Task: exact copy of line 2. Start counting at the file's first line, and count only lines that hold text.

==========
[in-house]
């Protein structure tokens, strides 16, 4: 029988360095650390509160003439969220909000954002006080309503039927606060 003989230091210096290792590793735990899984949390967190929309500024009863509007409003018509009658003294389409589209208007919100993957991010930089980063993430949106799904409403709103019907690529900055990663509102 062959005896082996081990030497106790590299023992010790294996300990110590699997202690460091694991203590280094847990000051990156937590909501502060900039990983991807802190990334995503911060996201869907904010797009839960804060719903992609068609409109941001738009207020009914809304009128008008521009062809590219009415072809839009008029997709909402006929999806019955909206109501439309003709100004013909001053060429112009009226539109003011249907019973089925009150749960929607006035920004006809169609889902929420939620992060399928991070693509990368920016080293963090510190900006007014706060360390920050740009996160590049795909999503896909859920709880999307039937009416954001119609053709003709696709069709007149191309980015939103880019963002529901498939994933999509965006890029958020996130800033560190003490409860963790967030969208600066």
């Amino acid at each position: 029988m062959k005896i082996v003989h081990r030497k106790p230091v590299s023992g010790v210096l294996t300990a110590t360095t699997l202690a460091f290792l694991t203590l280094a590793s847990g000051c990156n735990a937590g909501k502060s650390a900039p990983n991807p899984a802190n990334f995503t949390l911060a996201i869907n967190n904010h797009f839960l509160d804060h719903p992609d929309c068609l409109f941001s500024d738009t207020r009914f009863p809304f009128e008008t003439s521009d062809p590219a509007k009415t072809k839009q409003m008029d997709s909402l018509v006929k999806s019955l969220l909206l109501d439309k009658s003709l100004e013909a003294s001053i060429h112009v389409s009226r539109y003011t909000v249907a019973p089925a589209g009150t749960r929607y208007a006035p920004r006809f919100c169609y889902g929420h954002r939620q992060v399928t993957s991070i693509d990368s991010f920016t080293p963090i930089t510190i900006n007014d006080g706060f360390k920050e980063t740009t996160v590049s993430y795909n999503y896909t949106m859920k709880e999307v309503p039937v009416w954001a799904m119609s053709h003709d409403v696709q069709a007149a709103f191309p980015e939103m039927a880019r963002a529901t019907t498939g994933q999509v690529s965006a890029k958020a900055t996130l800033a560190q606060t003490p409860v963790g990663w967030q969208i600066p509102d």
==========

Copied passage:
């Protein structure tokens, strides 16, 4: 029988360095650390509160003439969220909000954002006080309503039927606060 003989230091210096290792590793735990899984949390967190929309500024009863509007409003018509009658003294389409589209208007919100993957991010930089980063993430949106799904409403709103019907690529900055990663509102 062959005896082996081990030497106790590299023992010790294996300990110590699997202690460091694991203590280094847990000051990156937590909501502060900039990983991807802190990334995503911060996201869907904010797009839960804060719903992609068609409109941001738009207020009914809304009128008008521009062809590219009415072809839009008029997709909402006929999806019955909206109501439309003709100004013909001053060429112009009226539109003011249907019973089925009150749960929607006035920004006809169609889902929420939620992060399928991070693509990368920016080293963090510190900006007014706060360390920050740009996160590049795909999503896909859920709880999307039937009416954001119609053709003709696709069709007149191309980015939103880019963002529901498939994933999509965006890029958020996130800033560190003490409860963790967030969208600066």